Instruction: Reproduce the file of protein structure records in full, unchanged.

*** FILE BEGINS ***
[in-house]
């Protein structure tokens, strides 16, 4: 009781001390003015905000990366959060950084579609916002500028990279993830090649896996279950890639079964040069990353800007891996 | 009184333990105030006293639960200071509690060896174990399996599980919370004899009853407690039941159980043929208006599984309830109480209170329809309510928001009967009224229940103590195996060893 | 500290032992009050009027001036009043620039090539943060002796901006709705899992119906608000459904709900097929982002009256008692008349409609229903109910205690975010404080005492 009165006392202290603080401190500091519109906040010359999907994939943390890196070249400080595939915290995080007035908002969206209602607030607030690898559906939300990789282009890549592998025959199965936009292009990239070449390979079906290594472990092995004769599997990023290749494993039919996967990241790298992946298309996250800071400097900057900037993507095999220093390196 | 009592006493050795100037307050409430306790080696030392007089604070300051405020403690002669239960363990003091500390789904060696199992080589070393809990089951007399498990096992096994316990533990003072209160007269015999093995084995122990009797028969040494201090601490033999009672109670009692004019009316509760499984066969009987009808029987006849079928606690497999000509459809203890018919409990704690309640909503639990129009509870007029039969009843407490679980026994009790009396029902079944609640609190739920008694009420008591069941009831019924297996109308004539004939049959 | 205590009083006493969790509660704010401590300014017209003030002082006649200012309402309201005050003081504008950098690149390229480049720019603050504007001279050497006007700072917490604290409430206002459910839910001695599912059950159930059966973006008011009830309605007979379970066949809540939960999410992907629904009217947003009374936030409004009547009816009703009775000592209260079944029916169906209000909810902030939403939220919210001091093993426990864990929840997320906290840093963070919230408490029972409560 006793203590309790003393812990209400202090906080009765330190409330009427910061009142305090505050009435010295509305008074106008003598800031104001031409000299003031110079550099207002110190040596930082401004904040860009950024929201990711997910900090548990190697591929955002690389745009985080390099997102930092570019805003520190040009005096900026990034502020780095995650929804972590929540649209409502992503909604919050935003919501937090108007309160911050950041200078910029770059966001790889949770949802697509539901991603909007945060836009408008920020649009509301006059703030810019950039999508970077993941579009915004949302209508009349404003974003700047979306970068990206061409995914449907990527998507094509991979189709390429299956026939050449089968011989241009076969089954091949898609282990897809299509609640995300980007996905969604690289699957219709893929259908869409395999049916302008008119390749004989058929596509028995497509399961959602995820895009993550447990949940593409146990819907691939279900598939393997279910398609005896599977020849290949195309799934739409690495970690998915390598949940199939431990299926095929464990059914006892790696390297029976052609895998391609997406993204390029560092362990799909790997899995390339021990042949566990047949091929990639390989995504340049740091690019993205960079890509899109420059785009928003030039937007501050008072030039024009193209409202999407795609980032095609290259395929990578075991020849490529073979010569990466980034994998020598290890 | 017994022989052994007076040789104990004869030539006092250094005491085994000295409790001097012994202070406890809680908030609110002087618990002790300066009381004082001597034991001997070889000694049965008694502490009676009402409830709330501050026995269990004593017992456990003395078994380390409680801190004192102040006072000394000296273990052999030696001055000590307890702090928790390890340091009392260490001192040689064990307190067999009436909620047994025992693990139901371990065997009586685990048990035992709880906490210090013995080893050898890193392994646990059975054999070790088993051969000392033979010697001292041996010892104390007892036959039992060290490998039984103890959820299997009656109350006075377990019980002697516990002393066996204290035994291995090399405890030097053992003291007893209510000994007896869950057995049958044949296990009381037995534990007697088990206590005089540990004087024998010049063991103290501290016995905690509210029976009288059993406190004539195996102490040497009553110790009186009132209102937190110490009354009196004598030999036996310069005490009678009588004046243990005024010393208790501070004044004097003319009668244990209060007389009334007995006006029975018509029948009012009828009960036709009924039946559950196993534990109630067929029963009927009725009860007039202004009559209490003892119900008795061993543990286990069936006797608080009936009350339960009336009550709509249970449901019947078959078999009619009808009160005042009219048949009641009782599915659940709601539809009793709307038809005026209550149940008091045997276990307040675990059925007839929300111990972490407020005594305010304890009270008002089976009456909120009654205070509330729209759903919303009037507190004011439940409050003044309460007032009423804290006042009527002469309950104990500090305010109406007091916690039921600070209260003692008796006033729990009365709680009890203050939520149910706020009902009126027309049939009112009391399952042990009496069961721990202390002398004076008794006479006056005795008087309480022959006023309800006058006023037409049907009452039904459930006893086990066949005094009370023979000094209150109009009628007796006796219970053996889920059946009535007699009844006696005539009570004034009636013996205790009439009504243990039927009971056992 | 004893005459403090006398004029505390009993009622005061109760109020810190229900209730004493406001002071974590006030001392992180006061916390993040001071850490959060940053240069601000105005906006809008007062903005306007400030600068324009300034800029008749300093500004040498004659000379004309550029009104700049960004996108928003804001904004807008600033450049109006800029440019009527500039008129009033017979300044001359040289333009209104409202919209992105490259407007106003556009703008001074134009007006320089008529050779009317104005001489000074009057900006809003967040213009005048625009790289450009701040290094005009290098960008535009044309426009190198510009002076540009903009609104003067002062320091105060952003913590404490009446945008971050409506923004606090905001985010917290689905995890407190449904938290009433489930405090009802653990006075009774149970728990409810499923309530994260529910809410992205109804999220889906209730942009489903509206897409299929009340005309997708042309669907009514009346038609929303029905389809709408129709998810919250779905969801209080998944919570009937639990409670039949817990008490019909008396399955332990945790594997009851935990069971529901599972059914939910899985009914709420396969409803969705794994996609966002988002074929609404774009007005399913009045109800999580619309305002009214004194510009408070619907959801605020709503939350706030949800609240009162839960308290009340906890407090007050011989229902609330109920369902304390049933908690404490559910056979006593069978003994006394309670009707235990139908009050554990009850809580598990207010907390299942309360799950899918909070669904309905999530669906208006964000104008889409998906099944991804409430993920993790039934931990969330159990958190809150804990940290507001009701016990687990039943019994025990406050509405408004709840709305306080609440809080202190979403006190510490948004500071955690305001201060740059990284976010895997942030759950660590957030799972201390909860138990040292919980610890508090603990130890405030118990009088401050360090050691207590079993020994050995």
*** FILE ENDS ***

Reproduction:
[in-house]
């Protein structure tokens, strides 16, 4: 009781001390003015905000990366959060950084579609916002500028990279993830090649896996279950890639079964040069990353800007891996 | 009184333990105030006293639960200071509690060896174990399996599980919370004899009853407690039941159980043929208006599984309830109480209170329809309510928001009967009224229940103590195996060893 | 500290032992009050009027001036009043620039090539943060002796901006709705899992119906608000459904709900097929982002009256008692008349409609229903109910205690975010404080005492 009165006392202290603080401190500091519109906040010359999907994939943390890196070249400080595939915290995080007035908002969206209602607030607030690898559906939300990789282009890549592998025959199965936009292009990239070449390979079906290594472990092995004769599997990023290749494993039919996967990241790298992946298309996250800071400097900057900037993507095999220093390196 | 009592006493050795100037307050409430306790080696030392007089604070300051405020403690002669239960363990003091500390789904060696199992080589070393809990089951007399498990096992096994316990533990003072209160007269015999093995084995122990009797028969040494201090601490033999009672109670009692004019009316509760499984066969009987009808029987006849079928606690497999000509459809203890018919409990704690309640909503639990129009509870007029039969009843407490679980026994009790009396029902079944609640609190739920008694009420008591069941009831019924297996109308004539004939049959 | 205590009083006493969790509660704010401590300014017209003030002082006649200012309402309201005050003081504008950098690149390229480049720019603050504007001279050497006007700072917490604290409430206002459910839910001695599912059950159930059966973006008011009830309605007979379970066949809540939960999410992907629904009217947003009374936030409004009547009816009703009775000592209260079944029916169906209000909810902030939403939220919210001091093993426990864990929840997320906290840093963070919230408490029972409560 006793203590309790003393812990209400202090906080009765330190409330009427910061009142305090505050009435010295509305008074106008003598800031104001031409000299003031110079550099207002110190040596930082401004904040860009950024929201990711997910900090548990190697591929955002690389745009985080390099997102930092570019805003520190040009005096900026990034502020780095995650929804972590929540649209409502992503909604919050935003919501937090108007309160911050950041200078910029770059966001790889949770949802697509539901991603909007945060836009408008920020649009509301006059703030810019950039999508970077993941579009915004949302209508009349404003974003700047979306970068990206061409995914449907990527998507094509991979189709390429299956026939050449089968011989241009076969089954091949898609282990897809299509609640995300980007996905969604690289699957219709893929259908869409395999049916302008008119390749004989058929596509028995497509399961959602995820895009993550447990949940593409146990819907691939279900598939393997279910398609005896599977020849290949195309799934739409690495970690998915390598949940199939431990299926095929464990059914006892790696390297029976052609895998391609997406993204390029560092362990799909790997899995390339021990042949566990047949091929990639390989995504340049740091690019993205960079890509899109420059785009928003030039937007501050008072030039024009193209409202999407795609980032095609290259395929990578075991020849490529073979010569990466980034994998020598290890 | 017994022989052994007076040789104990004869030539006092250094005491085994000295409790001097012994202070406890809680908030609110002087618990002790300066009381004082001597034991001997070889000694049965008694502490009676009402409830709330501050026995269990004593017992456990003395078994380390409680801190004192102040006072000394000296273990052999030696001055000590307890702090928790390890340091009392260490001192040689064990307190067999009436909620047994025992693990139901371990065997009586685990048990035992709880906490210090013995080893050898890193392994646990059975054999070790088993051969000392033979010697001292041996010892104390007892036959039992060290490998039984103890959820299997009656109350006075377990019980002697516990002393066996204290035994291995090399405890030097053992003291007893209510000994007896869950057995049958044949296990009381037995534990007697088990206590005089540990004087024998010049063991103290501290016995905690509210029976009288059993406190004539195996102490040497009553110790009186009132209102937190110490009354009196004598030999036996310069005490009678009588004046243990005024010393208790501070004044004097003319009668244990209060007389009334007995006006029975018509029948009012009828009960036709009924039946559950196993534990109630067929029963009927009725009860007039202004009559209490003892119900008795061993543990286990069936006797608080009936009350339960009336009550709509249970449901019947078959078999009619009808009160005042009219048949009641009782599915659940709601539809009793709307038809005026209550149940008091045997276990307040675990059925007839929300111990972490407020005594305010304890009270008002089976009456909120009654205070509330729209759903919303009037507190004011439940409050003044309460007032009423804290006042009527002469309950104990500090305010109406007091916690039921600070209260003692008796006033729990009365709680009890203050939520149910706020009902009126027309049939009112009391399952042990009496069961721990202390002398004076008794006479006056005795008087309480022959006023309800006058006023037409049907009452039904459930006893086990066949005094009370023979000094209150109009009628007796006796219970053996889920059946009535007699009844006696005539009570004034009636013996205790009439009504243990039927009971056992 | 004893005459403090006398004029505390009993009622005061109760109020810190229900209730004493406001002071974590006030001392992180006061916390993040001071850490959060940053240069601000105005906006809008007062903005306007400030600068324009300034800029008749300093500004040498004659000379004309550029009104700049960004996108928003804001904004807008600033450049109006800029440019009527500039008129009033017979300044001359040289333009209104409202919209992105490259407007106003556009703008001074134009007006320089008529050779009317104005001489000074009057900006809003967040213009005048625009790289450009701040290094005009290098960008535009044309426009190198510009002076540009903009609104003067002062320091105060952003913590404490009446945008971050409506923004606090905001985010917290689905995890407190449904938290009433489930405090009802653990006075009774149970728990409810499923309530994260529910809410992205109804999220889906209730942009489903509206897409299929009340005309997708042309669907009514009346038609929303029905389809709408129709998810919250779905969801209080998944919570009937639990409670039949817990008490019909008396399955332990945790594997009851935990069971529901599972059914939910899985009914709420396969409803969705794994996609966002988002074929609404774009007005399913009045109800999580619309305002009214004194510009408070619907959801605020709503939350706030949800609240009162839960308290009340906890407090007050011989229902609330109920369902304390049933908690404490559910056979006593069978003994006394309670009707235990139908009050554990009850809580598990207010907390299942309360799950899918909070669904309905999530669906208006964000104008889409998906099944991804409430993920993790039934931990969330159990958190809150804990940290507001009701016990687990039943019994025990406050509405408004709840709305306080609440809080202190979403006190510490948004500071955690305001201060740059990284976010895997942030759950660590957030799972201390909860138990040292919980610890508090603990130890405030118990009088401050360090050691207590079993020994050995």